Mumbai (Maharashtra) [India], Dec 29 (ANI): The gross non-performing assets (GNPAs) ratio of scheduled commercial banks declined from 9.1 per cent at end-March 2019 to 8.2 per cent at end-March 2020 and further to 7.5 per cent at end-September, the Reserve Bank of India (RBI) said on Tuesday.
The capital to risk-weighted assets ratio (CRAR) strengthened from 14.3 per cent at end-March 2019 to 14.7 per cent at end-March 2020 and further to 15.8 per cent at end-September 2020, it said in a report submitted to the Ministry of Finance.
This was partly aided by recapitalisation of public sector banks and capital raising from the market by both public and private sector banks.
The RBI said net profits of banks turned around in 2019-20 after losses in the previous two years. In H1:2020-21, their financial performance was shored up by the moratorium, standstill in asset classification and ploughing back of dividends.
The central bank said it undertook an array of policy measures to mitigate the effects of Covid-19.
Its regulatory ambit was reinforced by legislative amendments, giving it greater powers over cooperative banks, non-banking financial companies (NBFCs) and housing finance companies (HFCs). It also undertook a series of initiatives to bolster its supervisory framework.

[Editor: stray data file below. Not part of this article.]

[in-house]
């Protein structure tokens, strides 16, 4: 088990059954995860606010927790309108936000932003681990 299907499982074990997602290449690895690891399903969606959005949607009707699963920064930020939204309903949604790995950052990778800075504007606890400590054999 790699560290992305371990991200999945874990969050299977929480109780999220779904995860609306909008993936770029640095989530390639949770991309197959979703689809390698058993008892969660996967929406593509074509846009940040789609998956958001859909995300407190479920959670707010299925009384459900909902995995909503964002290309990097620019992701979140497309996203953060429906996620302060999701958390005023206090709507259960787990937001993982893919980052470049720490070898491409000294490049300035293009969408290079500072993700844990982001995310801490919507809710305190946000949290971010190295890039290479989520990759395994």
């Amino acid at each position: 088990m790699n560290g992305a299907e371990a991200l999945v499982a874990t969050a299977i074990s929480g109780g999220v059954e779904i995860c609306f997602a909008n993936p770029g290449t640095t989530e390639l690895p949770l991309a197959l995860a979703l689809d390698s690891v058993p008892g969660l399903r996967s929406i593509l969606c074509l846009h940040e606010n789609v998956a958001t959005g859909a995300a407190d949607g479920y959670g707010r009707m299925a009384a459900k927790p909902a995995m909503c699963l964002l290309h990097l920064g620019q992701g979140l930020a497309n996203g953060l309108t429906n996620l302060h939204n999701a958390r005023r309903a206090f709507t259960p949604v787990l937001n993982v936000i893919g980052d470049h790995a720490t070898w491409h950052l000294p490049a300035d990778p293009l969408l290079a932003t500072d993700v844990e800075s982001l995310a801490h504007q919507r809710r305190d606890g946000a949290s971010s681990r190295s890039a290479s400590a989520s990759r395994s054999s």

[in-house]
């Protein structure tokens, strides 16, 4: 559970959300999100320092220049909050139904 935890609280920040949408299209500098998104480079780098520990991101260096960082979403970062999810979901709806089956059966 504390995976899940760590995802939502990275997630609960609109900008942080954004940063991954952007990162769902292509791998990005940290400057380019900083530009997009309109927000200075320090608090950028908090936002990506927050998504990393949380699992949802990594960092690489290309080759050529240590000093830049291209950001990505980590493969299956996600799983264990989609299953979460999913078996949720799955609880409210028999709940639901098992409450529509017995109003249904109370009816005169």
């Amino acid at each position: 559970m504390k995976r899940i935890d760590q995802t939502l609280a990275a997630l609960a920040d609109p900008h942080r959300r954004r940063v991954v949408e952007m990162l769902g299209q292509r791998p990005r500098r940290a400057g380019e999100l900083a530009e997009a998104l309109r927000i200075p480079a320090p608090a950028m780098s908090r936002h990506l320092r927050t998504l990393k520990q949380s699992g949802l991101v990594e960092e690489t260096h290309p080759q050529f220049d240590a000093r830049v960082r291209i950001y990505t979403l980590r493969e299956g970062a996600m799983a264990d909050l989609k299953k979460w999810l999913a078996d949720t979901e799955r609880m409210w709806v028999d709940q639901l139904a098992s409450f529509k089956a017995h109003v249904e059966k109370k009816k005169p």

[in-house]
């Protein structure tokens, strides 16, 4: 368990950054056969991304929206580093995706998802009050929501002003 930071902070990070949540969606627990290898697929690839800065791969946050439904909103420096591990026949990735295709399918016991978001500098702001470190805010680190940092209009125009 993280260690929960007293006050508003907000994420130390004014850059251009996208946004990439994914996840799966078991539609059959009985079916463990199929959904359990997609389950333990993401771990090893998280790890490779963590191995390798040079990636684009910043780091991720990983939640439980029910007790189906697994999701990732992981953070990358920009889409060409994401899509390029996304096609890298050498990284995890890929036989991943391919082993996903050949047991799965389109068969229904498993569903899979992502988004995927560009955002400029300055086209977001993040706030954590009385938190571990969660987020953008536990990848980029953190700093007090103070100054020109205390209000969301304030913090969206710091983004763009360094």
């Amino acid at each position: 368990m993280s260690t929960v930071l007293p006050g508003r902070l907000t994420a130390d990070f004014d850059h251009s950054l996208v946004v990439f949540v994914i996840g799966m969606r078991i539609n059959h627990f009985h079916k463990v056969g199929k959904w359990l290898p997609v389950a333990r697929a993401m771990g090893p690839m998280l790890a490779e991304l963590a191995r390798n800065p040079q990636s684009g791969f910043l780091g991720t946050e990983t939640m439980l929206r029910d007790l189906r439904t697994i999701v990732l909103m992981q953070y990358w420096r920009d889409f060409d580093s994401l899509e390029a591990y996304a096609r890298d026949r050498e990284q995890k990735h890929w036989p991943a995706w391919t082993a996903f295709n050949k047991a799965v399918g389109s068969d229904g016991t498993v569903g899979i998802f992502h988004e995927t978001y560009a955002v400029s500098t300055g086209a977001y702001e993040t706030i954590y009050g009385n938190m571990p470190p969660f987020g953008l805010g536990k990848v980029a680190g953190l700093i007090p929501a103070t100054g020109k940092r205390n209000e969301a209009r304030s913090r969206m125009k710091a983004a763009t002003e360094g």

The recovery process gained traction with the resolution of large accounts through the Insolvency and Bankruptcy Code. The Securitisation and Reconstruction of Financial Assets and Enforcement of Securities Interest Act 2002 (SARFAESI) channel also aided the process of recovery.
The RBI said balance sheet growth of urban cooperative banks moderated in 2019-20 on lower deposit accretion and muted expansion in credit. While their asset quality deteriorated, increased provisioning resulted in net losses. The performance of state cooperative banks improved -- both in terms of profitability and asset quality.
The consolidated balance sheet of NBFCs decelerated in 2019-20 due to near stagnant growth in loans and advances although some improvement became visible in H1:2020-21. Notwithstanding a marginal deterioration in asset quality, the NBFC sector remains resilient with strong capital buffers.